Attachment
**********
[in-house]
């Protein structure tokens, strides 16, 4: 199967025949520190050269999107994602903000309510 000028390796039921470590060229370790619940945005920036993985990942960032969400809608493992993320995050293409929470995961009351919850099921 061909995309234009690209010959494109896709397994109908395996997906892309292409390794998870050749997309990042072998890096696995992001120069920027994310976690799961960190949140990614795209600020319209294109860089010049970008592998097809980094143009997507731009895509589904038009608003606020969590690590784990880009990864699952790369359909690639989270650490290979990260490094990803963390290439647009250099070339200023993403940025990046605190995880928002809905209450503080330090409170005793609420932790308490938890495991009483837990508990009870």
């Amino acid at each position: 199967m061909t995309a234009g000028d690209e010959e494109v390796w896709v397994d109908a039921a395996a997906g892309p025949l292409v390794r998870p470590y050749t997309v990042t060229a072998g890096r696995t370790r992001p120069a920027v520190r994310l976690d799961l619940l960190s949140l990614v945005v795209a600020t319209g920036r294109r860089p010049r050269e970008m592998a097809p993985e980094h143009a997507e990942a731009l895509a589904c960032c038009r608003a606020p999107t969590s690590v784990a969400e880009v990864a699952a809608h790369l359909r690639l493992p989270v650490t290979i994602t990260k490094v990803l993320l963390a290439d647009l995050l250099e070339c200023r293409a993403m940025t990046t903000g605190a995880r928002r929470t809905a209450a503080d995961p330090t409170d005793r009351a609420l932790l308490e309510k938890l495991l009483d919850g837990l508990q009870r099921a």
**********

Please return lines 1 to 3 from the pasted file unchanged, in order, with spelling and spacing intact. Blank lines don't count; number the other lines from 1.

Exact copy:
[in-house]
């Protein structure tokens, strides 16, 4: 199967025949520190050269999107994602903000309510 000028390796039921470590060229370790619940945005920036993985990942960032969400809608493992993320995050293409929470995961009351919850099921 061909995309234009690209010959494109896709397994109908395996997906892309292409390794998870050749997309990042072998890096696995992001120069920027994310976690799961960190949140990614795209600020319209294109860089010049970008592998097809980094143009997507731009895509589904038009608003606020969590690590784990880009990864699952790369359909690639989270650490290979990260490094990803963390290439647009250099070339200023993403940025990046605190995880928002809905209450503080330090409170005793609420932790308490938890495991009483837990508990009870």
């Amino acid at each position: 199967m061909t995309a234009g000028d690209e010959e494109v390796w896709v397994d109908a039921a395996a997906g892309p025949l292409v390794r998870p470590y050749t997309v990042t060229a072998g890096r696995t370790r992001p120069a920027v520190r994310l976690d799961l619940l960190s949140l990614v945005v795209a600020t319209g920036r294109r860089p010049r050269e970008m592998a097809p993985e980094h143009a997507e990942a731009l895509a589904c960032c038009r608003a606020p999107t969590s690590v784990a969400e880009v990864a699952a809608h790369l359909r690639l493992p989270v650490t290979i994602t990260k490094v990803l993320l963390a290439d647009l995050l250099e070339c200023r293409a993403m940025t990046t903000g605190a995880r928002r929470t809905a209450a503080d995961p330090t409170d005793r009351a609420l932790l308490e309510k938890l495991l009483d919850g837990l508990q009870r099921a």